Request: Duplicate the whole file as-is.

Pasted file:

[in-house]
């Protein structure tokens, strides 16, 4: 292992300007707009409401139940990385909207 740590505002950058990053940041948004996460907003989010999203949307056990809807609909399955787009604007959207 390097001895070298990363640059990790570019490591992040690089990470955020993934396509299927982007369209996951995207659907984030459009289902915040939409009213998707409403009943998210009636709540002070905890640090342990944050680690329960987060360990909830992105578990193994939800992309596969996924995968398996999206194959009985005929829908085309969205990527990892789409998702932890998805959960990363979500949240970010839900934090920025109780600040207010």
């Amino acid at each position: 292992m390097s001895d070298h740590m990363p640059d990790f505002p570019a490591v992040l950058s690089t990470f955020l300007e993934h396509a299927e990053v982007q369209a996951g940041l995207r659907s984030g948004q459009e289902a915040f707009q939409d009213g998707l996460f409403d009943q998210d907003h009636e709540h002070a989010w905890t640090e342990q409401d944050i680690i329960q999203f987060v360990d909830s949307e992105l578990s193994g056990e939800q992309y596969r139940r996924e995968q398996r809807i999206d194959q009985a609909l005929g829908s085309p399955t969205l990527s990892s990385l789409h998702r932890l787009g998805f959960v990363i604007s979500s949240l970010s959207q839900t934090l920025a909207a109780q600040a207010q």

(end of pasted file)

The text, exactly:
[in-house]
């Protein structure tokens, strides 16, 4: 292992300007707009409401139940990385909207 740590505002950058990053940041948004996460907003989010999203949307056990809807609909399955787009604007959207 390097001895070298990363640059990790570019490591992040690089990470955020993934396509299927982007369209996951995207659907984030459009289902915040939409009213998707409403009943998210009636709540002070905890640090342990944050680690329960987060360990909830992105578990193994939800992309596969996924995968398996999206194959009985005929829908085309969205990527990892789409998702932890998805959960990363979500949240970010839900934090920025109780600040207010």
């Amino acid at each position: 292992m390097s001895d070298h740590m990363p640059d990790f505002p570019a490591v992040l950058s690089t990470f955020l300007e993934h396509a299927e990053v982007q369209a996951g940041l995207r659907s984030g948004q459009e289902a915040f707009q939409d009213g998707l996460f409403d009943q998210d907003h009636e709540h002070a989010w905890t640090e342990q409401d944050i680690i329960q999203f987060v360990d909830s949307e992105l578990s193994g056990e939800q992309y596969r139940r996924e995968q398996r809807i999206d194959q009985a609909l005929g829908s085309p399955t969205l990527s990892s990385l789409h998702r932890l787009g998805f959960v990363i604007s979500s949240l970010s959207q839900t934090l920025a909207a109780q600040a207010q």